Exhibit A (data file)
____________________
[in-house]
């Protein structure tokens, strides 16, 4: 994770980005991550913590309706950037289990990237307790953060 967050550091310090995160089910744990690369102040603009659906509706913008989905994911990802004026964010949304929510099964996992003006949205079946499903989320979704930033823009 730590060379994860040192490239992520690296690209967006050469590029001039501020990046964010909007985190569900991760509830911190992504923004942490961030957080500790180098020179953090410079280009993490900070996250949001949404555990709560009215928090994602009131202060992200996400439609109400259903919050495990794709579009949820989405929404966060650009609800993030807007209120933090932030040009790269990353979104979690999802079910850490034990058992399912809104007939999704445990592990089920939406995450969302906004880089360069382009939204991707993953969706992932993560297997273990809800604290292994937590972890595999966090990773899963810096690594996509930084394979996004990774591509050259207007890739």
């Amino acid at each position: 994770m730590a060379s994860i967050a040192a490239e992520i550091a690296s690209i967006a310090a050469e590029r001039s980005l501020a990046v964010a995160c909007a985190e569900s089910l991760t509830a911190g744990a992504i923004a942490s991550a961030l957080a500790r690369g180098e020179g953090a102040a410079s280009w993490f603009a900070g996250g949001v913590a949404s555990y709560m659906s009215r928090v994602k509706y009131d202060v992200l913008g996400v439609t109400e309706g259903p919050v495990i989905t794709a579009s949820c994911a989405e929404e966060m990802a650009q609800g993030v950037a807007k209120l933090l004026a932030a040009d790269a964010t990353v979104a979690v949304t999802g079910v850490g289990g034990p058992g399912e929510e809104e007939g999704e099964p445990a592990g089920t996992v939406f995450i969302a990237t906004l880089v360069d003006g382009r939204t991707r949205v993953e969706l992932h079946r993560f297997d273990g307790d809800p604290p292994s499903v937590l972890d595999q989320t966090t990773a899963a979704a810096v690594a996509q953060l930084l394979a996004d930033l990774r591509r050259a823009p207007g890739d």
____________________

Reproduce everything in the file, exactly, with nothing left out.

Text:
[in-house]
């Protein structure tokens, strides 16, 4: 994770980005991550913590309706950037289990990237307790953060 967050550091310090995160089910744990690369102040603009659906509706913008989905994911990802004026964010949304929510099964996992003006949205079946499903989320979704930033823009 730590060379994860040192490239992520690296690209967006050469590029001039501020990046964010909007985190569900991760509830911190992504923004942490961030957080500790180098020179953090410079280009993490900070996250949001949404555990709560009215928090994602009131202060992200996400439609109400259903919050495990794709579009949820989405929404966060650009609800993030807007209120933090932030040009790269990353979104979690999802079910850490034990058992399912809104007939999704445990592990089920939406995450969302906004880089360069382009939204991707993953969706992932993560297997273990809800604290292994937590972890595999966090990773899963810096690594996509930084394979996004990774591509050259207007890739």
């Amino acid at each position: 994770m730590a060379s994860i967050a040192a490239e992520i550091a690296s690209i967006a310090a050469e590029r001039s980005l501020a990046v964010a995160c909007a985190e569900s089910l991760t509830a911190g744990a992504i923004a942490s991550a961030l957080a500790r690369g180098e020179g953090a102040a410079s280009w993490f603009a900070g996250g949001v913590a949404s555990y709560m659906s009215r928090v994602k509706y009131d202060v992200l913008g996400v439609t109400e309706g259903p919050v495990i989905t794709a579009s949820c994911a989405e929404e966060m990802a650009q609800g993030v950037a807007k209120l933090l004026a932030a040009d790269a964010t990353v979104a979690v949304t999802g079910v850490g289990g034990p058992g399912e929510e809104e007939g999704e099964p445990a592990g089920t996992v939406f995450i969302a990237t906004l880089v360069d003006g382009r939204t991707r949205v993953e969706l992932h079946r993560f297997d273990g307790d809800p604290p292994s499903v937590l972890d595999q989320t966090t990773a899963a979704a810096v690594a996509q953060l930084l394979a996004d930033l990774r591509r050259a823009p207007g890739d």